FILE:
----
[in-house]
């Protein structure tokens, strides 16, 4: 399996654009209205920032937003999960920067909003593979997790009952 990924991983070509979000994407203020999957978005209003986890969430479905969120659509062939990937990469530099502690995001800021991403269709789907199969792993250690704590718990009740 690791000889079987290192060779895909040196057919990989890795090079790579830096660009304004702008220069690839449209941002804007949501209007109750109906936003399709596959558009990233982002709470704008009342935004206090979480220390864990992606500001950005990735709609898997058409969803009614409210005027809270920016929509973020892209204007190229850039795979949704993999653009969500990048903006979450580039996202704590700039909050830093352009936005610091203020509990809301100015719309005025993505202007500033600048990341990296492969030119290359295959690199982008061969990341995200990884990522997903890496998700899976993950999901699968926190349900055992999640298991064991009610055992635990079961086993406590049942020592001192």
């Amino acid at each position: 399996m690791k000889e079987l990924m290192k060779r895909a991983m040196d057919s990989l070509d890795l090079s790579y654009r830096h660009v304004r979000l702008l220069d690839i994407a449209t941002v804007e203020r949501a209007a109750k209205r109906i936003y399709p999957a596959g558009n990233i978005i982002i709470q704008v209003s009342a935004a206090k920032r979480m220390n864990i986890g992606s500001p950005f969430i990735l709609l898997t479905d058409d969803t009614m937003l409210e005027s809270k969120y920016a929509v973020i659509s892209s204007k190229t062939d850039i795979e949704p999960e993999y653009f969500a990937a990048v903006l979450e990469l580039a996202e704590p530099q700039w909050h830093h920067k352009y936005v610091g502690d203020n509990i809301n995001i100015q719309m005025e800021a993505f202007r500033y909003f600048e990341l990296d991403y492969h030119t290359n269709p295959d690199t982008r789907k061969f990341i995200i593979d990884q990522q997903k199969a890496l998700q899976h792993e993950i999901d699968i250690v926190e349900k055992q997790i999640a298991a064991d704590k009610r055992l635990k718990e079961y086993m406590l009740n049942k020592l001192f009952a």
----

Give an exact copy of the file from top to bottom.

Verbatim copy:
[in-house]
């Protein structure tokens, strides 16, 4: 399996654009209205920032937003999960920067909003593979997790009952 990924991983070509979000994407203020999957978005209003986890969430479905969120659509062939990937990469530099502690995001800021991403269709789907199969792993250690704590718990009740 690791000889079987290192060779895909040196057919990989890795090079790579830096660009304004702008220069690839449209941002804007949501209007109750109906936003399709596959558009990233982002709470704008009342935004206090979480220390864990992606500001950005990735709609898997058409969803009614409210005027809270920016929509973020892209204007190229850039795979949704993999653009969500990048903006979450580039996202704590700039909050830093352009936005610091203020509990809301100015719309005025993505202007500033600048990341990296492969030119290359295959690199982008061969990341995200990884990522997903890496998700899976993950999901699968926190349900055992999640298991064991009610055992635990079961086993406590049942020592001192």
């Amino acid at each position: 399996m690791k000889e079987l990924m290192k060779r895909a991983m040196d057919s990989l070509d890795l090079s790579y654009r830096h660009v304004r979000l702008l220069d690839i994407a449209t941002v804007e203020r949501a209007a109750k209205r109906i936003y399709p999957a596959g558009n990233i978005i982002i709470q704008v209003s009342a935004a206090k920032r979480m220390n864990i986890g992606s500001p950005f969430i990735l709609l898997t479905d058409d969803t009614m937003l409210e005027s809270k969120y920016a929509v973020i659509s892209s204007k190229t062939d850039i795979e949704p999960e993999y653009f969500a990937a990048v903006l979450e990469l580039a996202e704590p530099q700039w909050h830093h920067k352009y936005v610091g502690d203020n509990i809301n995001i100015q719309m005025e800021a993505f202007r500033y909003f600048e990341l990296d991403y492969h030119t290359n269709p295959d690199t982008r789907k061969f990341i995200i593979d990884q990522q997903k199969a890496l998700q899976h792993e993950i999901d699968i250690v926190e349900k055992q997790i999640a298991a064991d704590k009610r055992l635990k718990e079961y086993m406590l009740n049942k020592l001192f009952a």